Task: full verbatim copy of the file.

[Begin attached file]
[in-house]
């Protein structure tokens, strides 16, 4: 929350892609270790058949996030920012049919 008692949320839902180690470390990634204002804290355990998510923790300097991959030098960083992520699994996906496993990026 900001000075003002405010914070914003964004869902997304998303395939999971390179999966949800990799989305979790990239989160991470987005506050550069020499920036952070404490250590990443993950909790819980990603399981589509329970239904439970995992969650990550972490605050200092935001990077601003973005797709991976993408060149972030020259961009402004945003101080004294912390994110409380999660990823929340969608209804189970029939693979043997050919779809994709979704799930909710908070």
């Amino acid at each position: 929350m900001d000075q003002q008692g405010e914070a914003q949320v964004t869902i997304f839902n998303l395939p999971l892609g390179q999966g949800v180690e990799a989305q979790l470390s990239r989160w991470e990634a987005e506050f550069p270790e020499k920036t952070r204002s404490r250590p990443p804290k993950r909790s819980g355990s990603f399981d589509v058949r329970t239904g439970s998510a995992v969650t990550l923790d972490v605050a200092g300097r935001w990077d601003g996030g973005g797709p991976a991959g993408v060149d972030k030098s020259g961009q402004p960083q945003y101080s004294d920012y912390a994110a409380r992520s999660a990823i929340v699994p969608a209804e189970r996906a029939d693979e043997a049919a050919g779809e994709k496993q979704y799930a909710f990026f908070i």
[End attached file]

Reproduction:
[in-house]
């Protein structure tokens, strides 16, 4: 929350892609270790058949996030920012049919 008692949320839902180690470390990634204002804290355990998510923790300097991959030098960083992520699994996906496993990026 900001000075003002405010914070914003964004869902997304998303395939999971390179999966949800990799989305979790990239989160991470987005506050550069020499920036952070404490250590990443993950909790819980990603399981589509329970239904439970995992969650990550972490605050200092935001990077601003973005797709991976993408060149972030020259961009402004945003101080004294912390994110409380999660990823929340969608209804189970029939693979043997050919779809994709979704799930909710908070």
């Amino acid at each position: 929350m900001d000075q003002q008692g405010e914070a914003q949320v964004t869902i997304f839902n998303l395939p999971l892609g390179q999966g949800v180690e990799a989305q979790l470390s990239r989160w991470e990634a987005e506050f550069p270790e020499k920036t952070r204002s404490r250590p990443p804290k993950r909790s819980g355990s990603f399981d589509v058949r329970t239904g439970s998510a995992v969650t990550l923790d972490v605050a200092g300097r935001w990077d601003g996030g973005g797709p991976a991959g993408v060149d972030k030098s020259g961009q402004p960083q945003y101080s004294d920012y912390a994110a409380r992520s999660a990823i929340v699994p969608a209804e189970r996906a029939d693979e043997a049919a050919g779809e994709k496993q979704y799930a909710f990026f908070i």